@kgwat70 (13395)
• United States
11 Jan 07
I think learning spanish should still be an option and not be a requirement. English is our language and we should stick to it and not allow people to change that. Learning spanish though can be helpful in some ways since your chances of getting a job are greater now if you can speak bilingual instead of one language. People coming here from another country need to learn the English language. I used to have a roommate in college and he only spoke spanish so you could probably tell how that roommate situation turned out. We couldn't understand a thing we were saying. LOL
@irisheyes (4372)
• United States
11 Jan 07
There have been and continue to be many immigrations to this country. A lot of immigrants have struggled with language from the Germans in the 19th century through the Vietnamese and Laotians of today. NEVER was their language considered as a second American language. I see no reason for an exception to be made for Spanish speaking immigrants. They are not being put down or discriminated against. They are merely being asked to do what every other non-English speaking immigrant has had to do - Learn the language of their new country.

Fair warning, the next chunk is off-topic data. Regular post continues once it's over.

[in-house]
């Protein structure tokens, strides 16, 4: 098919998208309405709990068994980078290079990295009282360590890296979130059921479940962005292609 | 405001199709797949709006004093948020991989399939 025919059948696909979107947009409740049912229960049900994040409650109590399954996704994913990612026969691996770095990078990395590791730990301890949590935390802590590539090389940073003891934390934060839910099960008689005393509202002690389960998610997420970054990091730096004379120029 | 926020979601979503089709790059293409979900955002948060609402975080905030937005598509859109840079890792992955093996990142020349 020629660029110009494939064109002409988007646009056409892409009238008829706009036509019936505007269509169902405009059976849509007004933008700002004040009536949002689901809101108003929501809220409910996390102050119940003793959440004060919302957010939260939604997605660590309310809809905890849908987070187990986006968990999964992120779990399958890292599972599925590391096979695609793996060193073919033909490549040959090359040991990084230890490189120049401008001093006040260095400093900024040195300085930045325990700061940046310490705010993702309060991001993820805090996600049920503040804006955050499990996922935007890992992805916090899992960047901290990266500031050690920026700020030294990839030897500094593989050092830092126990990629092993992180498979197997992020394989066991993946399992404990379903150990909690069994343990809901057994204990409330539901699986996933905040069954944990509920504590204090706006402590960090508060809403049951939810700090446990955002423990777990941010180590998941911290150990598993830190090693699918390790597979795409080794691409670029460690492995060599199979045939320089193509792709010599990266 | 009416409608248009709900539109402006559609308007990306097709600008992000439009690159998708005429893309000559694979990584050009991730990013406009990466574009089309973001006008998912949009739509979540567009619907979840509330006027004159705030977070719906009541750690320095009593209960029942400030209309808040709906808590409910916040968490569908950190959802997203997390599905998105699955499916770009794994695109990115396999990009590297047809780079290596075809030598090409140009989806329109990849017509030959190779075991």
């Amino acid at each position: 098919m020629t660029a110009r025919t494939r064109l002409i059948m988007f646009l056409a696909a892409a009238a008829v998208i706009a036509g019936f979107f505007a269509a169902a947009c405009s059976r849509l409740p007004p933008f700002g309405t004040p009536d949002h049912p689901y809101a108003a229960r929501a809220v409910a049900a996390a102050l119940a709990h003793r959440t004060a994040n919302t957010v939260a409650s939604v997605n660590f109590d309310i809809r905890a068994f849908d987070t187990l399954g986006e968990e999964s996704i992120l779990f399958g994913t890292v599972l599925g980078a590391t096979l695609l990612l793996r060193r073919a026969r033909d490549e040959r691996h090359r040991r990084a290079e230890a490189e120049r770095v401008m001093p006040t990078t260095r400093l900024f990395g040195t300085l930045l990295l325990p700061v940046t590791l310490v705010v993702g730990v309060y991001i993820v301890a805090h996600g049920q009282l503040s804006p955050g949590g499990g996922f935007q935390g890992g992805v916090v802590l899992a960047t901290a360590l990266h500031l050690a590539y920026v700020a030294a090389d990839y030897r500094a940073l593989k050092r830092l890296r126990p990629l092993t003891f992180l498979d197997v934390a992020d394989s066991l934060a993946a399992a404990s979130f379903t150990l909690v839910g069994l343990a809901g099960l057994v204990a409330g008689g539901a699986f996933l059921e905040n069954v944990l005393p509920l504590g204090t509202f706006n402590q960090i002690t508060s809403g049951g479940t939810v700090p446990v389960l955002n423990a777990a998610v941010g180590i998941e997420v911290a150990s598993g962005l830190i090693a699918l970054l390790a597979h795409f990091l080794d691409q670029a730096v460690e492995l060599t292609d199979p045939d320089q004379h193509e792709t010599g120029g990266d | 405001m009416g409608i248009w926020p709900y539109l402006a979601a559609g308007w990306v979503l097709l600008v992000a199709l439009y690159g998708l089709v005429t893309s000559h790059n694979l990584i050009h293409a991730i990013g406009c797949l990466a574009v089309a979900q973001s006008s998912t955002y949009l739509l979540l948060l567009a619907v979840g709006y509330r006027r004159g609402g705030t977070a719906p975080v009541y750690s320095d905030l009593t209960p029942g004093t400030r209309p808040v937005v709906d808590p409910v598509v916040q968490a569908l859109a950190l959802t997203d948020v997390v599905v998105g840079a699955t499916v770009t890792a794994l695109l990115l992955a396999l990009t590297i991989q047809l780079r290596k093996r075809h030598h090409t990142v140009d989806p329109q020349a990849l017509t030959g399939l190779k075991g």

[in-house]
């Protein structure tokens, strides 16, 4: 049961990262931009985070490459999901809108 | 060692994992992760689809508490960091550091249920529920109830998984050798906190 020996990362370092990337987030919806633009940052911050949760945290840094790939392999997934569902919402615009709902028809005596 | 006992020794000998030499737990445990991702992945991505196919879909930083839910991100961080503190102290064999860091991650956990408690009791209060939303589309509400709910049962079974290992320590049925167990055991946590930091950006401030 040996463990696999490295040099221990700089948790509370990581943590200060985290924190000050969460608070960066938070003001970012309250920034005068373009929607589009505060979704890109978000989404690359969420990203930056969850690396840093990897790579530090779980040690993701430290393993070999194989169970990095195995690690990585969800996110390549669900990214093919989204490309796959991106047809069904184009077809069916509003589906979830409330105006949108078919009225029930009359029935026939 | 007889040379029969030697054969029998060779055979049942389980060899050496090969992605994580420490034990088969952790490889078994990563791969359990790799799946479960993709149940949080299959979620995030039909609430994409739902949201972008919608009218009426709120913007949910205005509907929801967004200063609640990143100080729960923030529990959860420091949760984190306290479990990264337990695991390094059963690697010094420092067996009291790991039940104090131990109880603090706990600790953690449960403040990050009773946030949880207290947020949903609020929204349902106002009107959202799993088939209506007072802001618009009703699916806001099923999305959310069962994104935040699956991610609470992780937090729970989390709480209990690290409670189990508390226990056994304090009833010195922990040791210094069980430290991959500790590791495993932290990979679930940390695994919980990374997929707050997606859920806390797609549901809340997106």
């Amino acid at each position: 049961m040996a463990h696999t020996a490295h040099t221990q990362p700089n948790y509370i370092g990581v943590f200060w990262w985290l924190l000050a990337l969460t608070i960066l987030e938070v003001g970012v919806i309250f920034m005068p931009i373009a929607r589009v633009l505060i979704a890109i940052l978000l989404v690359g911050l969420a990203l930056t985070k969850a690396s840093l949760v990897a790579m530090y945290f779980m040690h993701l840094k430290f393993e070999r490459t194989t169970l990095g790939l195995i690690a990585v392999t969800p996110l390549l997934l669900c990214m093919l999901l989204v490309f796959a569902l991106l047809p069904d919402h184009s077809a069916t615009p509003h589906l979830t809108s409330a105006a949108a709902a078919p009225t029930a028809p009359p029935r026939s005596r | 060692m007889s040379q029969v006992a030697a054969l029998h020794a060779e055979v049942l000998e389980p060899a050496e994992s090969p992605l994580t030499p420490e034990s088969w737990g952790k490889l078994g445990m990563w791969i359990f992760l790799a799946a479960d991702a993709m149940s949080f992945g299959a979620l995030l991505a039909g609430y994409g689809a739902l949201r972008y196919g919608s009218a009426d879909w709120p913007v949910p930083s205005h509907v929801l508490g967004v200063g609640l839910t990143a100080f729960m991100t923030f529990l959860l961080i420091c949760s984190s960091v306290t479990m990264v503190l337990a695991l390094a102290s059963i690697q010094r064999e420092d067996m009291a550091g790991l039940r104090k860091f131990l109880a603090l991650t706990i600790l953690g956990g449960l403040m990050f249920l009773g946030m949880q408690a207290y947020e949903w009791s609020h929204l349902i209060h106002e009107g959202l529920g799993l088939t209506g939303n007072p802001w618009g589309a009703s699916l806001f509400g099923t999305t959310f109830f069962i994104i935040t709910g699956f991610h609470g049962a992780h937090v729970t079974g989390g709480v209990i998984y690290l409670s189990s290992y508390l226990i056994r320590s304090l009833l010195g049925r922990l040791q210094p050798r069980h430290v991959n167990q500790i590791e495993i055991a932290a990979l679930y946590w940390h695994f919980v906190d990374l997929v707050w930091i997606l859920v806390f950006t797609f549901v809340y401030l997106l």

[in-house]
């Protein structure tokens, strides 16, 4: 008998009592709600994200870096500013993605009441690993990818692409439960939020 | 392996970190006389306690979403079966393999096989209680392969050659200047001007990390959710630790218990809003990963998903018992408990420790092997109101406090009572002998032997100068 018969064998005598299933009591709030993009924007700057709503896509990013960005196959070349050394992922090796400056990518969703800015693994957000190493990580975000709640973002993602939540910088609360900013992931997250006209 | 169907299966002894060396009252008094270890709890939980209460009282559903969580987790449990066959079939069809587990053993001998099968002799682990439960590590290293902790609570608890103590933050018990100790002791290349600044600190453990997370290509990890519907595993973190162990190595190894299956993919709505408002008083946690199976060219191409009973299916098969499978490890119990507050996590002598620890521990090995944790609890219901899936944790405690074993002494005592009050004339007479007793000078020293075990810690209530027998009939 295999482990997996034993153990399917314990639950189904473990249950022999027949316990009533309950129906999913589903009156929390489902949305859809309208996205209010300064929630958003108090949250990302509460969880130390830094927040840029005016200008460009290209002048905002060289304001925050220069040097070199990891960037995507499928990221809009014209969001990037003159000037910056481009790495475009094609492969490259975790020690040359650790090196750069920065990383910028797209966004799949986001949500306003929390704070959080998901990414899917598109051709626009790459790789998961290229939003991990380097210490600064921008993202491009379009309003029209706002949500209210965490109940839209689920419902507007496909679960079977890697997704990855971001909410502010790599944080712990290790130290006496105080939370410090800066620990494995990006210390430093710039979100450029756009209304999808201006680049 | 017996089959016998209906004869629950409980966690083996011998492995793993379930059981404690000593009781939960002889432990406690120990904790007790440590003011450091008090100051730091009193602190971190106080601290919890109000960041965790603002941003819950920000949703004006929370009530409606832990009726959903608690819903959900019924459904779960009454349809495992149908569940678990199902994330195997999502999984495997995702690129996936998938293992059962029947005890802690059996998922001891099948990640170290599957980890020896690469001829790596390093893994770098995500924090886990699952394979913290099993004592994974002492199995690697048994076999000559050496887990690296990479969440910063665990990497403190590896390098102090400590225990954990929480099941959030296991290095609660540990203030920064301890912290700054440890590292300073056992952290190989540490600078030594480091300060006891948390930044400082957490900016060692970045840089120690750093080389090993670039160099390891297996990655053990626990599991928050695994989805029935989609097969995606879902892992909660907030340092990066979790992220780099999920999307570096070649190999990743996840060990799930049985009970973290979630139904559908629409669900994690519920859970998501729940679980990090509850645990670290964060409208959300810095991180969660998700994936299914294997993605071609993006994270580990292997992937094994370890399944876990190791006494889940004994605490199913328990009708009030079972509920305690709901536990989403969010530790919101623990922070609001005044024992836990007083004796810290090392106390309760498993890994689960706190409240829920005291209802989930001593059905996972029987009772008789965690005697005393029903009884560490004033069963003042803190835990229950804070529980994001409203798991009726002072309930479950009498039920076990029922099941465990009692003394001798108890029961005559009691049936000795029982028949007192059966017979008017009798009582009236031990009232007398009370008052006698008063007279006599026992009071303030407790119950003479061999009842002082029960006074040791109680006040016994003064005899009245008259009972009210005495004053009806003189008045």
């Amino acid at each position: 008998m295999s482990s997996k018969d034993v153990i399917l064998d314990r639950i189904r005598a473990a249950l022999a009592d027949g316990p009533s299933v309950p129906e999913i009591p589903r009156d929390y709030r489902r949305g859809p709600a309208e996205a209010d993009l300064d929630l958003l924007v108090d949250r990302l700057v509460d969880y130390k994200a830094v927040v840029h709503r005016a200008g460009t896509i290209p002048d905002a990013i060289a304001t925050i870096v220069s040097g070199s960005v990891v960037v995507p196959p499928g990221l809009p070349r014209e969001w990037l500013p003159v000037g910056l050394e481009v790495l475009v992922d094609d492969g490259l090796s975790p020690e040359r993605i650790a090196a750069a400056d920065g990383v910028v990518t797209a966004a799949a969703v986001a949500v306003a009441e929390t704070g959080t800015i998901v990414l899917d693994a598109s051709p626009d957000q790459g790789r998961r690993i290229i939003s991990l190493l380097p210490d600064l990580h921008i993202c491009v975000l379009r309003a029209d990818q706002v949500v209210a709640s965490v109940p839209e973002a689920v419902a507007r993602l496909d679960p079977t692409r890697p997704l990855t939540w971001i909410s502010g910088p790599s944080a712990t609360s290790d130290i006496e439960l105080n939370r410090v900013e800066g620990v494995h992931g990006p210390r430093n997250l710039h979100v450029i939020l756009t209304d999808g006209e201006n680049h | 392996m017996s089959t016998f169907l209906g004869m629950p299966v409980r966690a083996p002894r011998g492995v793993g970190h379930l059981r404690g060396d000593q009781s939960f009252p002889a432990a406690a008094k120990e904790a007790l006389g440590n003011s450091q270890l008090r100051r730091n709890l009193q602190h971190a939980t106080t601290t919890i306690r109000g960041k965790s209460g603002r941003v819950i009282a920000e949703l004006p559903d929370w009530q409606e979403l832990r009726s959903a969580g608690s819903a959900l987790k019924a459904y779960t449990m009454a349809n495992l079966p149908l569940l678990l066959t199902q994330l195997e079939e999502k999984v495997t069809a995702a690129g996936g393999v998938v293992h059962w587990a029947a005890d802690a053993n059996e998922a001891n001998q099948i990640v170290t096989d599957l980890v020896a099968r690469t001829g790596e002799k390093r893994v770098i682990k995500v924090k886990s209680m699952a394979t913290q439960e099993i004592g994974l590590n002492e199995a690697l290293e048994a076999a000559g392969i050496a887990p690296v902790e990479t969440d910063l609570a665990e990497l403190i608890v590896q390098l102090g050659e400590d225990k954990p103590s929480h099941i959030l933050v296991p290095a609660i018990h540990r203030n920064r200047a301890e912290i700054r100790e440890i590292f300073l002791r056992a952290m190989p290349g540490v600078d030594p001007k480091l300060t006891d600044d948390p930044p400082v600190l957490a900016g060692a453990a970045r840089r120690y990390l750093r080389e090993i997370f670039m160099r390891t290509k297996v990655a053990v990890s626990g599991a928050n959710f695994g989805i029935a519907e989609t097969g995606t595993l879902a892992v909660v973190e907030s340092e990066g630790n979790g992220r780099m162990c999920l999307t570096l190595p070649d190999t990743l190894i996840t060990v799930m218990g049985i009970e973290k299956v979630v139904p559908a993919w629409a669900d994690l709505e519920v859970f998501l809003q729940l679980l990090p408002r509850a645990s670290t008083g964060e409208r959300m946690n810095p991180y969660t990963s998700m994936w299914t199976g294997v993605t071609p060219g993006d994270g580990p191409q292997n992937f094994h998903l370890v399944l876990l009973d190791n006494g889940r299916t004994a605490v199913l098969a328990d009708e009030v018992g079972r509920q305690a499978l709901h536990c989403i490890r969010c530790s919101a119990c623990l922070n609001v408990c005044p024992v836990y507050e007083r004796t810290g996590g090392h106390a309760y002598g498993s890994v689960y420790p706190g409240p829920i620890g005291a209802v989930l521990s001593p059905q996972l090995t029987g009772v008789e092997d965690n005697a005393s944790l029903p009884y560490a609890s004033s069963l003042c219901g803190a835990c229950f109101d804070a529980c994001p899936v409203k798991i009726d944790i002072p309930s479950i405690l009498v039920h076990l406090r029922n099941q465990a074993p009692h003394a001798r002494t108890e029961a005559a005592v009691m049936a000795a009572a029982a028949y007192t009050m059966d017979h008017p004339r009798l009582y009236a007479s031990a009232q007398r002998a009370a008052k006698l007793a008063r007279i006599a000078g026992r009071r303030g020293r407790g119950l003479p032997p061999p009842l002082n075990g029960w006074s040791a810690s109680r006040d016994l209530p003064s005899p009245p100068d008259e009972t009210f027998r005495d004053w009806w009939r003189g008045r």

3 people like this
@bonbon50 (659)
• United States
11 Jan 07
I am with you in being irritated in our bending over to accommadate immigrants and feel they should know the basics of our language in order to remain here. I know most people will probably bulk at this, as America has always been portrayed as the land of the free and open to all. America welcomed immigrants of all kinds when they were trying to get this land established as a country. But, we have been established for some time now. We have our own culture and I don't feel it's right to change things to the larger percent of present immigrants. Being established for some time now, I believe we should have closed our borders some time ago.....and scrutinize visitors very closely. Especially today, as almost everyone outside of here seems to hate us.
3 people like this
@cowgirl2701 (2081)
• United States
10 Jan 07
Yes they need to learn our language. People who speak other languages are going to start demanding we learn their language also. Before long everyting is going to be posted in 20 different languages. LOL. I do think it should be a requirement to live here to learn English. ASAP.
3 people like this
• United States
11 Jan 07